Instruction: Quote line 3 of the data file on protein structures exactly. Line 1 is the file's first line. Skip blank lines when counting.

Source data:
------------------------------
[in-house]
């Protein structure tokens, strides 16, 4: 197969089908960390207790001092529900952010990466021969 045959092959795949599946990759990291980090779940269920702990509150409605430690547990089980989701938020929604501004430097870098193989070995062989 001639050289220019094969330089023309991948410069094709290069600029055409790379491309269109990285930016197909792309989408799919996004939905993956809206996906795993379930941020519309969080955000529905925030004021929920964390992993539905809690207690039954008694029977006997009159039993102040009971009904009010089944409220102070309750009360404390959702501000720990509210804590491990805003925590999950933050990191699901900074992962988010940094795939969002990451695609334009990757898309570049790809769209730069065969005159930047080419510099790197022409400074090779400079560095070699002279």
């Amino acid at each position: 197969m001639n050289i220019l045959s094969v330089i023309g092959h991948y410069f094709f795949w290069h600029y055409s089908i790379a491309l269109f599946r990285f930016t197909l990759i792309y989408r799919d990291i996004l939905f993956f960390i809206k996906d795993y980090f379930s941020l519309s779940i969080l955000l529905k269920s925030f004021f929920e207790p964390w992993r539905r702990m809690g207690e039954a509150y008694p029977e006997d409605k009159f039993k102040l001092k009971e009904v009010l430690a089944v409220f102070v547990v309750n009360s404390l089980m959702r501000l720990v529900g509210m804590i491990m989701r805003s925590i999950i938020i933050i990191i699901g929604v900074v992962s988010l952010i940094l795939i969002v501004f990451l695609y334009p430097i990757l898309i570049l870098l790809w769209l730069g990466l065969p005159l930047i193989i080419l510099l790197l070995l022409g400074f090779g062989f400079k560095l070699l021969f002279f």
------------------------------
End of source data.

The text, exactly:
């Amino acid at each position: 197969m001639n050289i220019l045959s094969v330089i023309g092959h991948y410069f094709f795949w290069h600029y055409s089908i790379a491309l269109f599946r990285f930016t197909l990759i792309y989408r799919d990291i996004l939905f993956f960390i809206k996906d795993y980090f379930s941020l519309s779940i969080l955000l529905k269920s925030f004021f929920e207790p964390w992993r539905r702990m809690g207690e039954a509150y008694p029977e006997d409605k009159f039993k102040l001092k009971e009904v009010l430690a089944v409220f102070v547990v309750n009360s404390l089980m959702r501000l720990v529900g509210m804590i491990m989701r805003s925590i999950i938020i933050i990191i699901g929604v900074v992962s988010l952010i940094l795939i969002v501004f990451l695609y334009p430097i990757l898309i570049l870098l790809w769209l730069g990466l065969p005159l930047i193989i080419l510099l790197l070995l022409g400074f090779g062989f400079k560095l070699l021969f002279f």